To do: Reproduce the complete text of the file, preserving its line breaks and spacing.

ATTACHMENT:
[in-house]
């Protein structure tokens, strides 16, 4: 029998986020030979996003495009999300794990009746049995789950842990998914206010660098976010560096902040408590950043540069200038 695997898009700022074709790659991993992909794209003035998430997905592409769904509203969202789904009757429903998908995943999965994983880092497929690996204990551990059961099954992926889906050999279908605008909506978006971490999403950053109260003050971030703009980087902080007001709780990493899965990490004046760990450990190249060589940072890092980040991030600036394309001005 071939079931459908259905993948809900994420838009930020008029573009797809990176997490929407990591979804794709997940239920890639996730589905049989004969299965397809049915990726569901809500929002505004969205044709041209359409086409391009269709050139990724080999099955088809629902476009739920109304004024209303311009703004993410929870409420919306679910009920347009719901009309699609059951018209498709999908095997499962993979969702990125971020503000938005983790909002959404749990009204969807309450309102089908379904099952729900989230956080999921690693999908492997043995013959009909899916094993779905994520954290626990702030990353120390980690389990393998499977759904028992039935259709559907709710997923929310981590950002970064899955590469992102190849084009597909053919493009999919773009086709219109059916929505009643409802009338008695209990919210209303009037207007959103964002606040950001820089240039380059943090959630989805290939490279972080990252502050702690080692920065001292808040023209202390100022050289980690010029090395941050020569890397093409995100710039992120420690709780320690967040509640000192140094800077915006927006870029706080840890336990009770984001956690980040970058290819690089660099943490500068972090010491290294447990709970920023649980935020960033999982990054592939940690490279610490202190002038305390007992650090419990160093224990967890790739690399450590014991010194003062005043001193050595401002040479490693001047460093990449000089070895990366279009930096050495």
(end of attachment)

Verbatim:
[in-house]
């Protein structure tokens, strides 16, 4: 029998986020030979996003495009999300794990009746049995789950842990998914206010660098976010560096902040408590950043540069200038 695997898009700022074709790659991993992909794209003035998430997905592409769904509203969202789904009757429903998908995943999965994983880092497929690996204990551990059961099954992926889906050999279908605008909506978006971490999403950053109260003050971030703009980087902080007001709780990493899965990490004046760990450990190249060589940072890092980040991030600036394309001005 071939079931459908259905993948809900994420838009930020008029573009797809990176997490929407990591979804794709997940239920890639996730589905049989004969299965397809049915990726569901809500929002505004969205044709041209359409086409391009269709050139990724080999099955088809629902476009739920109304004024209303311009703004993410929870409420919306679910009920347009719901009309699609059951018209498709999908095997499962993979969702990125971020503000938005983790909002959404749990009204969807309450309102089908379904099952729900989230956080999921690693999908492997043995013959009909899916094993779905994520954290626990702030990353120390980690389990393998499977759904028992039935259709559907709710997923929310981590950002970064899955590469992102190849084009597909053919493009999919773009086709219109059916929505009643409802009338008695209990919210209303009037207007959103964002606040950001820089240039380059943090959630989805290939490279972080990252502050702690080692920065001292808040023209202390100022050289980690010029090395941050020569890397093409995100710039992120420690709780320690967040509640000192140094800077915006927006870029706080840890336990009770984001956690980040970058290819690089660099943490500068972090010491290294447990709970920023649980935020960033999982990054592939940690490279610490202190002038305390007992650090419990160093224990967890790739690399450590014991010194003062005043001193050595401002040479490693001047460093990449000089070895990366279009930096050495």